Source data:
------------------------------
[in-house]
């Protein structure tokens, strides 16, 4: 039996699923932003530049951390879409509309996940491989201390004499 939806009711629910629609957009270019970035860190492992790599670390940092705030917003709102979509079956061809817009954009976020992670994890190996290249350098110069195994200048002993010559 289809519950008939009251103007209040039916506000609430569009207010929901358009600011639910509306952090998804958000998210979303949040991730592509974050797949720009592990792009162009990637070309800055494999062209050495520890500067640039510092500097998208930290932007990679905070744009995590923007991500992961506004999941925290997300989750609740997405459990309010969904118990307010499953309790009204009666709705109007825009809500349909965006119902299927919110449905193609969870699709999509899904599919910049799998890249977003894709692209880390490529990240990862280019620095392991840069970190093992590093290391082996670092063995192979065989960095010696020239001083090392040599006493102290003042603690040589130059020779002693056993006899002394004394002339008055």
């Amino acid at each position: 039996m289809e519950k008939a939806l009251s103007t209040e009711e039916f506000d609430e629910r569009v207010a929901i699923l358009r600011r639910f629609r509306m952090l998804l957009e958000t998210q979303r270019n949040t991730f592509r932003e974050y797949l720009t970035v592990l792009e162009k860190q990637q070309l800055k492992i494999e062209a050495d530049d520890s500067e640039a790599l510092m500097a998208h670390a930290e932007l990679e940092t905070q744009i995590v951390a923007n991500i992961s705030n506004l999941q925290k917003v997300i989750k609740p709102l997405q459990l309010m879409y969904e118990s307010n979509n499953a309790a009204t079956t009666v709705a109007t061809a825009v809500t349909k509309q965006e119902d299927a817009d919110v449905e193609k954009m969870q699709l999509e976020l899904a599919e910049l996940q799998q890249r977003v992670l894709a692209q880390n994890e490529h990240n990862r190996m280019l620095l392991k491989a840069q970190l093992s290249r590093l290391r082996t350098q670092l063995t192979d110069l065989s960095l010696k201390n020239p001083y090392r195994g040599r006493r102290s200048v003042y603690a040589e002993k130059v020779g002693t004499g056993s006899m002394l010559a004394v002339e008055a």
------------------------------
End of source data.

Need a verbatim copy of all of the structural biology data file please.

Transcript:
[in-house]
């Protein structure tokens, strides 16, 4: 039996699923932003530049951390879409509309996940491989201390004499 939806009711629910629609957009270019970035860190492992790599670390940092705030917003709102979509079956061809817009954009976020992670994890190996290249350098110069195994200048002993010559 289809519950008939009251103007209040039916506000609430569009207010929901358009600011639910509306952090998804958000998210979303949040991730592509974050797949720009592990792009162009990637070309800055494999062209050495520890500067640039510092500097998208930290932007990679905070744009995590923007991500992961506004999941925290997300989750609740997405459990309010969904118990307010499953309790009204009666709705109007825009809500349909965006119902299927919110449905193609969870699709999509899904599919910049799998890249977003894709692209880390490529990240990862280019620095392991840069970190093992590093290391082996670092063995192979065989960095010696020239001083090392040599006493102290003042603690040589130059020779002693056993006899002394004394002339008055």
């Amino acid at each position: 039996m289809e519950k008939a939806l009251s103007t209040e009711e039916f506000d609430e629910r569009v207010a929901i699923l358009r600011r639910f629609r509306m952090l998804l957009e958000t998210q979303r270019n949040t991730f592509r932003e974050y797949l720009t970035v592990l792009e162009k860190q990637q070309l800055k492992i494999e062209a050495d530049d520890s500067e640039a790599l510092m500097a998208h670390a930290e932007l990679e940092t905070q744009i995590v951390a923007n991500i992961s705030n506004l999941q925290k917003v997300i989750k609740p709102l997405q459990l309010m879409y969904e118990s307010n979509n499953a309790a009204t079956t009666v709705a109007t061809a825009v809500t349909k509309q965006e119902d299927a817009d919110v449905e193609k954009m969870q699709l999509e976020l899904a599919e910049l996940q799998q890249r977003v992670l894709a692209q880390n994890e490529h990240n990862r190996m280019l620095l392991k491989a840069q970190l093992s290249r590093l290391r082996t350098q670092l063995t192979d110069l065989s960095l010696k201390n020239p001083y090392r195994g040599r006493r102290s200048v003042y603690a040589e002993k130059v020779g002693t004499g056993s006899m002394l010559a004394v002339e008055a």